Australians now have a preference for smaller pedigree dogs with shorter, wider heads like pugs and bulldogs, according to trends in canine ownership.
Researchers from the University of Sydney analysed 180 breeds from registration statistics of the Australian National Kennel Council between 1986 and 2013.
The results have been published in the journal Canine Genetics and Epidemiology today.
They looked at demand for Australian purebred dogs of varying characteristics such as height, size and head shape and were put into four groups -- small, medium, large and giant.
Of those studied, there were 54 small breeds (less than 10kg), 62 medium (10-25kg), 42 large (25-40kg) and 22 giant (40kg and over) registered over that time.
Over that period, the registration of small and medium breeds increased by 4.2 percent and 5.3 percent respectively, relative to large breeds and 10 percent and 12.1 percent compared to giant breeds.
Lead researchers Kendy Teng says the trend from the 28 years of data showed a move toward smaller dogs every year from 1986.
They suggest the trend reflects a shift in people's lifestyles where they see dogs for companionship rather than specific jobs like hunting or guarding which tend to be filled by larger canines.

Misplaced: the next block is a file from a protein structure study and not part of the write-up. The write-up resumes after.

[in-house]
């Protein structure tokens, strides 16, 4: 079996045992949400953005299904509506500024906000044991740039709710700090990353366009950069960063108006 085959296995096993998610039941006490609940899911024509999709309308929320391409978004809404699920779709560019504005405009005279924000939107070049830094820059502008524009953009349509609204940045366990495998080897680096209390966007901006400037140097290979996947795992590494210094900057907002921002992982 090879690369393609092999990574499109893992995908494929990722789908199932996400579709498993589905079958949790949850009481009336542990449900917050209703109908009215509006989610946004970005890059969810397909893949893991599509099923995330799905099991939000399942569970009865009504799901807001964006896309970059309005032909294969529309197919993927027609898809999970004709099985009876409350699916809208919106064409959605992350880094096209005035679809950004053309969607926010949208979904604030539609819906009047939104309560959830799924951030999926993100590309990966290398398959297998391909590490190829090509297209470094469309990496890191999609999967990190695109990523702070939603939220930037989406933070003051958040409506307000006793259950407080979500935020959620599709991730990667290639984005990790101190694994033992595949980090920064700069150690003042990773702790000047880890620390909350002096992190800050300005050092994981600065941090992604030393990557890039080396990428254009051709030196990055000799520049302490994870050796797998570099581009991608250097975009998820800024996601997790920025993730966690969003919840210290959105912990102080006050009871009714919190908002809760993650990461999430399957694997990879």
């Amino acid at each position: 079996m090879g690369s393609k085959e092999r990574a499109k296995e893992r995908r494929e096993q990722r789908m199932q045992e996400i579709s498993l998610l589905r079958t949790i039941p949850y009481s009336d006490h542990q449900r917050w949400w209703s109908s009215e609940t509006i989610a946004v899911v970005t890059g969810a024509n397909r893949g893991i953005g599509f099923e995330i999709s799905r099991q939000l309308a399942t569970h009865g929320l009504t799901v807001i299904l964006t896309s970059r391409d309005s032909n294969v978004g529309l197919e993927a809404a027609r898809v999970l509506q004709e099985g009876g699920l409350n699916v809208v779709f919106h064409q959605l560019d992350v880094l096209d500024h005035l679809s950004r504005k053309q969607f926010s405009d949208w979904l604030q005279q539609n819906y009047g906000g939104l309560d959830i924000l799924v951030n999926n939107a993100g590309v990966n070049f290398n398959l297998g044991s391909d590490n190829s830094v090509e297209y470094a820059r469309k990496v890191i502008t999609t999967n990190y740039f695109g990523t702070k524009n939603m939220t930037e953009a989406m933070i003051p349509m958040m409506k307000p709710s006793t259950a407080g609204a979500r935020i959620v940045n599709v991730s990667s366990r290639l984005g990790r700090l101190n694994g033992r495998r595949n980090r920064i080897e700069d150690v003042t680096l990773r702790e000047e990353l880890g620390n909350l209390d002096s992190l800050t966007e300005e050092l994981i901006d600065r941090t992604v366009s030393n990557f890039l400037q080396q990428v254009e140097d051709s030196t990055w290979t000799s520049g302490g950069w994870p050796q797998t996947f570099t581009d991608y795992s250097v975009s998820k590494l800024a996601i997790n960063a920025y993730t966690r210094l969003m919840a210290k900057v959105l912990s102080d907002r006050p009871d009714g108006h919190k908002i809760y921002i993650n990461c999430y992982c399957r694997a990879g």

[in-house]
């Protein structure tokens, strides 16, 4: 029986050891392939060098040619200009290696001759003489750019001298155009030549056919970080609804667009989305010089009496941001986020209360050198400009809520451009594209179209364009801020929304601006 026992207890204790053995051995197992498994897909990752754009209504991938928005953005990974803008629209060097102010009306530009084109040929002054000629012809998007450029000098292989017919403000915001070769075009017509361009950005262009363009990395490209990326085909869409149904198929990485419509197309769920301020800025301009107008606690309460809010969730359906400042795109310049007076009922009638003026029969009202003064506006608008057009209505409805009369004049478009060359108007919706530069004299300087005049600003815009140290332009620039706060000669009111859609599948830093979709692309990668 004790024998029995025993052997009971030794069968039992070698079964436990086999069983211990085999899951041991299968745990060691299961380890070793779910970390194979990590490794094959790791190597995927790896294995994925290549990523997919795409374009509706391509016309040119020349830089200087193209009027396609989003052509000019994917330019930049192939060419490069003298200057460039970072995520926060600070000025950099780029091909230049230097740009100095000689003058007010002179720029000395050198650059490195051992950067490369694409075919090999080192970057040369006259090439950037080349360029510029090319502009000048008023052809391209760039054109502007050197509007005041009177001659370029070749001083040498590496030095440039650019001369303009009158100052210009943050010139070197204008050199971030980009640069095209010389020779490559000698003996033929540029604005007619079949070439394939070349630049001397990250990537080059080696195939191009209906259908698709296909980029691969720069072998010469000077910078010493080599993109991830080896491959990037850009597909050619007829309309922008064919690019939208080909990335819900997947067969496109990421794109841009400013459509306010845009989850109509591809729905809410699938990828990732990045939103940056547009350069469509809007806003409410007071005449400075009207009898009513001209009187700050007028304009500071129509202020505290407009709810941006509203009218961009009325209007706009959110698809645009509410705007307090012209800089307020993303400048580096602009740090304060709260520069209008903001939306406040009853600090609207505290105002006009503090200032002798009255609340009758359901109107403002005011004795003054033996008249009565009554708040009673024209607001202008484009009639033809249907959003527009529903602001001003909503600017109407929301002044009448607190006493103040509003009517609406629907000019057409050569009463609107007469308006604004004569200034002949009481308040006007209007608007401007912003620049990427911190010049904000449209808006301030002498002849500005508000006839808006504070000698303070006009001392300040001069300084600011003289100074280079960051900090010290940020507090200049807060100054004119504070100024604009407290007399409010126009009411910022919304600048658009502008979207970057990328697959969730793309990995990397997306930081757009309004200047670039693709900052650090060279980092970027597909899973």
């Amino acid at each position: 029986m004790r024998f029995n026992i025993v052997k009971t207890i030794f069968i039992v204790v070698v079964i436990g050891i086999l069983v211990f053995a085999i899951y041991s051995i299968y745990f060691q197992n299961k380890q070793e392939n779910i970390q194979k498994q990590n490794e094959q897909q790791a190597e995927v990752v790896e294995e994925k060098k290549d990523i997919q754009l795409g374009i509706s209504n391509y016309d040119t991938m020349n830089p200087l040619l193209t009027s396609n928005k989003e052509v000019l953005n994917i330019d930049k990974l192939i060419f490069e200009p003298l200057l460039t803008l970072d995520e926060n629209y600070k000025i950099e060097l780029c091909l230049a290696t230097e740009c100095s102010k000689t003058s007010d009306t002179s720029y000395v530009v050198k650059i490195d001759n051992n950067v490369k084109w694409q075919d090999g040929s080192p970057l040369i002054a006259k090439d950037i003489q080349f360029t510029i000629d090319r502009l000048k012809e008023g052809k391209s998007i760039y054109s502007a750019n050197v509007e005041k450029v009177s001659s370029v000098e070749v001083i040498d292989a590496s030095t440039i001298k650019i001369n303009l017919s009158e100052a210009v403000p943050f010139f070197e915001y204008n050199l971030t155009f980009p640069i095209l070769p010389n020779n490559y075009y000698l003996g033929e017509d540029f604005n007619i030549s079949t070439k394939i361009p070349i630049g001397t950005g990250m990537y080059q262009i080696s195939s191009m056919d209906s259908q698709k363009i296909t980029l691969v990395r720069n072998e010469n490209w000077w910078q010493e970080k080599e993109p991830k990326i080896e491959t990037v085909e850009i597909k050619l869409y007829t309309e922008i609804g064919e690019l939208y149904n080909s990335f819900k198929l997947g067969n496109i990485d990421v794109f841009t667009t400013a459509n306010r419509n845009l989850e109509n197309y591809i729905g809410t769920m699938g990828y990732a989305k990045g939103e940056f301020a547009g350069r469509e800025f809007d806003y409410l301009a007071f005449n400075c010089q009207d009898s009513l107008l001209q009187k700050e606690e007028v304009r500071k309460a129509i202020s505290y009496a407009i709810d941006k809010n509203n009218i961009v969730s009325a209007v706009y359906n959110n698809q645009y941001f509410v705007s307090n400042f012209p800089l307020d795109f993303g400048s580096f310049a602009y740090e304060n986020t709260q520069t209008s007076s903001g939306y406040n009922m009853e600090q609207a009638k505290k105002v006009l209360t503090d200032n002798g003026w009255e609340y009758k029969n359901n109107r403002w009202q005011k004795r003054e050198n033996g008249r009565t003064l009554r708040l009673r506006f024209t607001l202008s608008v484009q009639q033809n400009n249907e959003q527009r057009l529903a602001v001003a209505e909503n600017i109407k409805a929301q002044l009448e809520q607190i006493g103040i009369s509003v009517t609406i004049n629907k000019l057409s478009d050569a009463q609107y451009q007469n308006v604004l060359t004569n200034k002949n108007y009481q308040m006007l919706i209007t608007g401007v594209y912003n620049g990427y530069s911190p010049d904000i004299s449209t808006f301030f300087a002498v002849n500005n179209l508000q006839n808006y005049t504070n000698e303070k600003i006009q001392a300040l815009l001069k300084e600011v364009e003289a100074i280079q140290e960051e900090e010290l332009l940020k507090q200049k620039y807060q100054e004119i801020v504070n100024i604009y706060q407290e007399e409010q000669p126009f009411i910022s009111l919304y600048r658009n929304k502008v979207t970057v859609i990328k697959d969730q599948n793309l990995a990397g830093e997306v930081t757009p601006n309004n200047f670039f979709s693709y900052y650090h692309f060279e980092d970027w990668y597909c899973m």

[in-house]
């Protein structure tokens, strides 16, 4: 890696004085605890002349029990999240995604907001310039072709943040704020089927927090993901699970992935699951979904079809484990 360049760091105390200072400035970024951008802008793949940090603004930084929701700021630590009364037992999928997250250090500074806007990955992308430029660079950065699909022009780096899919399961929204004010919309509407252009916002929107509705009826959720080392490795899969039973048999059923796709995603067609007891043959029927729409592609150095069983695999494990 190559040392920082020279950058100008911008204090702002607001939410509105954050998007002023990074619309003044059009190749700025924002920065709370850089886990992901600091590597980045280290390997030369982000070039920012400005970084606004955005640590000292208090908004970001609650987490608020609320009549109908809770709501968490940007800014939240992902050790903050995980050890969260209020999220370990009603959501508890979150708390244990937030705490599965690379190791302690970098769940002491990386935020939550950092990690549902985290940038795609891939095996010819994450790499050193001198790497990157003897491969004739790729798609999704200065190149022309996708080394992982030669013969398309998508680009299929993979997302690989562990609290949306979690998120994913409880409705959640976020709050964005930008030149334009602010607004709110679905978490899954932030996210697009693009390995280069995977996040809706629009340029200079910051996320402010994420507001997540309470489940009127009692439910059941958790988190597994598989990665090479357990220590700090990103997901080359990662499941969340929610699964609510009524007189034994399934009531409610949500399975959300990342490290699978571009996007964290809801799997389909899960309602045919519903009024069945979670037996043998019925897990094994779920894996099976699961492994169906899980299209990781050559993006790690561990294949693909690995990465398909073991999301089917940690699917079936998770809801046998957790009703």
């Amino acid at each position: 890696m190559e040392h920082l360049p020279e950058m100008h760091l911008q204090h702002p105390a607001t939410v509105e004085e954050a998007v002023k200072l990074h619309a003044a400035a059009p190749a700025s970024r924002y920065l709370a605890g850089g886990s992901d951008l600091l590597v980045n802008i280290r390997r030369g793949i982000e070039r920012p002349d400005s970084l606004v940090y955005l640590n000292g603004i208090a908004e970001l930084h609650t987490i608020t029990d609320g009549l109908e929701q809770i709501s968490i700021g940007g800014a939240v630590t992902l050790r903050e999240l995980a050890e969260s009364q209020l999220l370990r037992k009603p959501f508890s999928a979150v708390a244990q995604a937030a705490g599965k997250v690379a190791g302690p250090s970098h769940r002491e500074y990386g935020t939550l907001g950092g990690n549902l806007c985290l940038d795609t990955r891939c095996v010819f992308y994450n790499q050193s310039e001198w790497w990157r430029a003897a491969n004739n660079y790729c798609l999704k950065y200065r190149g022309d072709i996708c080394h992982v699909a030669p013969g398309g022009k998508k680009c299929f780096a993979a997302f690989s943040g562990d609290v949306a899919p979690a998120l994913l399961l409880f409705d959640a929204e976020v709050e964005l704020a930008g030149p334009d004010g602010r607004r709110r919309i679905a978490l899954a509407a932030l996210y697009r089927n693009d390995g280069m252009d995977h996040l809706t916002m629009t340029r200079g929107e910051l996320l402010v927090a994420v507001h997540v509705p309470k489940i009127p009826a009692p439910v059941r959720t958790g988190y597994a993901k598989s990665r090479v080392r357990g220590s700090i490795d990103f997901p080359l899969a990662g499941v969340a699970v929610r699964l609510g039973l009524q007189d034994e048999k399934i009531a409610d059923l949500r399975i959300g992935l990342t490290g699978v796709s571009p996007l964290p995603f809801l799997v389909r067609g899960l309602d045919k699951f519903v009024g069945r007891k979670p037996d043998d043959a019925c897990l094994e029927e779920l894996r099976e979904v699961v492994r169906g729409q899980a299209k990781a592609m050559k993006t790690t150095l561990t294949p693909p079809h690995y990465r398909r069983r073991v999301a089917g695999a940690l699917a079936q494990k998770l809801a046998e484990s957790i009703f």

It could also be because of smaller living spaces or even fashion choices.
Between 1995 and 2010, many first-home buyers in Australia bought flats or apartments rather than houses, meaning potential owners wouldn't have had enough space for a big dog.
Whatever the reasons may be, the information will be helpful to veterinarians who are concerned about brachycephalic dogs which have shorter, wider heads, because of a number of medical conditions they can suffer from.
These include breathing difficulties, skin and eye infections and digestive problems.
In New Zealand, brachycephalic breeds are number four of the top five dog breeds considered by veterinarians to be unsuitable for continued breeding due to compromised health and welfare.
"We expect to see vets in Australia treating more dogs with the conditions described," Ms Teng says.
It's a similar story in the US and UK, where in recent years, bulldogs, boxers and pugs have become increasingly popular.
Between 2004 and 2013, the number of UK kennel club registrations for pugs and bulldogs have grown significantly.
There were 1675 pugs registered in 2004 compared to 8017 in 2013. During the same period, the numbers of French bulldogs from 350 to 6990.
In the US, the number of bulldogs and French bulldogs increased by 69 percent and 476 percent respectively in the past decade.
However, the authors note that while their results are accurate based on the Australian kennel club, it might not be truly representative of either the purebred or general dog population.